In part this is the result of human affinities with the natural world which underpin the environmental movement. But it also a tribute to a highly successful protest campaign.
This has involved long-established organisations like the RSPCA and newer, more radical groups like Respect for Animals, founded by campaigners against the fur trade. Alongside bodies such as Compassion in World Farming, the International Fund for AnimalWelfare, Advocates for Animals and the Farm Animal Welfare Network , they have not only won the battle for public sympathy but in the process defeated an organisation once noted for its lobbying power and influence in Whitehall - the National Farmers' Union.
The measure of their success was the decision last year by all the major ferry companies to ban the export of live animals, in many cases against more "rational" and commercial judgements and in response to a vigorous demonstration of consumer power.
Stena Sealink, one of the last operators to give in, said it had received "hundreds of thousands" of letters, adding: "We're listening to the wishes of an increasing number of our passengers." When the RSPCA published full-page newspaper advertisements
calling for an eight-hour limit on journeys, 56,000 people rang in to support it.
Given the strength of feeling about animal welfare, such responses are scarcely surprising. Animal issues regularly top the league tables of environmental concern: a survey last month by Mintel, the market research organisation, showed that animal testing was by some distance the most deeply felt green issue, cited by 48 per cent compared with 32 per cent for the ozone layer.
On live exports this underlying reservoir of concern was tapped by copious television news footage of suffering livestock on long Continental journeys and an accumulation of hard data. The RSPCA found that nine out of 10 lorries exceed maximum journey times and one consignment of sheep bound for Holland ended up in Greece two and a half days later with 400 of the 600 animals dead.
The animal welfare case is that once the animals are over the Channel rules on welfare and journey times are pointless. Last month, after European farm ministers failed to reach agreement on maximum journey times - an eight-hour maximum and a 24-hour maximum were both on the table - Britain announced that it was going ahead with its own rules for a 15-hour maximum from 23 January. According to Mark Glover, of Respect for Animals, the rules will be "unworkable": the Continental authorities will simply not enforce them.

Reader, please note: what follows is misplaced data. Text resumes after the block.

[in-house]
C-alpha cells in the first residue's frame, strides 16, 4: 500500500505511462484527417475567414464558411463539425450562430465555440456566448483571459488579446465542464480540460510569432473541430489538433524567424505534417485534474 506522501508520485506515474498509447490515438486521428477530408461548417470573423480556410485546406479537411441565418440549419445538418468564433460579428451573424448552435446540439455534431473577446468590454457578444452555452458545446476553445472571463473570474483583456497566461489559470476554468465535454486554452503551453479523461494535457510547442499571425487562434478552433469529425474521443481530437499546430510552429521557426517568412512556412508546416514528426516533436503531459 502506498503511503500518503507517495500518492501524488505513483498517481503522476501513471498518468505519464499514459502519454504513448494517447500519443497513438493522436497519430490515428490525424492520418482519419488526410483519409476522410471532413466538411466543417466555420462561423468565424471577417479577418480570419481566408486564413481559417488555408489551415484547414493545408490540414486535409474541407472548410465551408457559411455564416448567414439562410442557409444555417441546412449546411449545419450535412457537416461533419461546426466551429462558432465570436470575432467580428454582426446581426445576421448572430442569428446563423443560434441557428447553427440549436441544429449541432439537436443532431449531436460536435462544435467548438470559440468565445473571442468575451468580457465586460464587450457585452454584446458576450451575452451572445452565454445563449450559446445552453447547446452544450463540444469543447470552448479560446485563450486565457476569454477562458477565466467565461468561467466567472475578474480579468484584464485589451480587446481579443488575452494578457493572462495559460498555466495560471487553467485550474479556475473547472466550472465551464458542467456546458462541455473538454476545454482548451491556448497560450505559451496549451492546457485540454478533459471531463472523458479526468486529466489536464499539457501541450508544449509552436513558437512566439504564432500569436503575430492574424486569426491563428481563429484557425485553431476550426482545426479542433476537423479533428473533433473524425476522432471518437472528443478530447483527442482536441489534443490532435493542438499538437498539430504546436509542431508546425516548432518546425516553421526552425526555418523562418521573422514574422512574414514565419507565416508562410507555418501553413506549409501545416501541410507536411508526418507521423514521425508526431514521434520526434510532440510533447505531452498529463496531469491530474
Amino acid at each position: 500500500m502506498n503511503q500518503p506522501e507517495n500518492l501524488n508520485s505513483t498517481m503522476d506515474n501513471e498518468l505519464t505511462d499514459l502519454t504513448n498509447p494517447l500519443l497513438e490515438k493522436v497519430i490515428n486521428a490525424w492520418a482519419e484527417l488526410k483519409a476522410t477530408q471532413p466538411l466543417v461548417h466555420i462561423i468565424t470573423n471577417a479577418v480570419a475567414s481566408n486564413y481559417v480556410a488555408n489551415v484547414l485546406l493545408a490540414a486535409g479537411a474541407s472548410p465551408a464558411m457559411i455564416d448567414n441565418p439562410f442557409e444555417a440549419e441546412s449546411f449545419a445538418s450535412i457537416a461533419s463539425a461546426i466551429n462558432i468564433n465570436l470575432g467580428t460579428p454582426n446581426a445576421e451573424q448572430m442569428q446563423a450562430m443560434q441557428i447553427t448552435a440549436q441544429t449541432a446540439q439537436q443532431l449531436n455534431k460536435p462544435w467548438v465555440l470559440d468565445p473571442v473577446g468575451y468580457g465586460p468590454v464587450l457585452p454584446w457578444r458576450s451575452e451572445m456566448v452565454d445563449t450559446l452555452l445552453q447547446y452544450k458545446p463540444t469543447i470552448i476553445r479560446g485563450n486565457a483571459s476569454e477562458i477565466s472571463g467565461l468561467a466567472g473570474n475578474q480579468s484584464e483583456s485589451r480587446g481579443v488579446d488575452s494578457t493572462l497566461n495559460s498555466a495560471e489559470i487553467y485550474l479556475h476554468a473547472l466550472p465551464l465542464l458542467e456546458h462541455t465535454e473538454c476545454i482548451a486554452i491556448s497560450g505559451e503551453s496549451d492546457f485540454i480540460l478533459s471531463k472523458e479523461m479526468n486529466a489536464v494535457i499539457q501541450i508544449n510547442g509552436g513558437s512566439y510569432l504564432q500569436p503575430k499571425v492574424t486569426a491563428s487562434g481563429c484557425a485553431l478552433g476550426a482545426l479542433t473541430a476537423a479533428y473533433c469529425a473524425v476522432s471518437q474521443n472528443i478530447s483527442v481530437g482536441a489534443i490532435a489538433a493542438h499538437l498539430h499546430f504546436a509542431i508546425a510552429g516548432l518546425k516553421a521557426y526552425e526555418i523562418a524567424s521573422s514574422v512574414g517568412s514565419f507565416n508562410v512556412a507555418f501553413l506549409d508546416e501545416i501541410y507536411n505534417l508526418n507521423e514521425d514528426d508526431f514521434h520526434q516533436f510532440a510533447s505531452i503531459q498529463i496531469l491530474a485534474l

About 2.5 million lambs and calves were exported to Europe in 1993. Sheep face long, crowded journeys without food and water. The calves, meanwhile, are sent abroad into veal crates - a veal production system banned in Britain which produces the pale veal favoured by the consumers of Germany, France and Italy.
The paleness is produced by keeping the calves in the dark in tiny crates and giving them a diet which leaves them "on the borders of anaemia". Calves taken from their mothers at a day old are said to cry for them and to spend most of the time in the crates before slaughter licking and nuzzling each other for company.
Mr Glover said: "They are social animals. All they want is to be with their mothers and others of their kind. It is pathetically sad to see them in these conditions."
Slaughtering rules also vary widely across the Continent. Unlike the UK, many countries do not practise pre-stunning, for example. The animal welfare lobby says the live animals trade is unnecessary and blames "over-intellectual" media pundits for denigrating such feelings as "sentimentality". Science, for example, has shown that animals can suffer stress. Mr Glover says emotion, not sentimentality, is what drives the protests, "and there is nothing wrong with emotion . . . it is part of being human".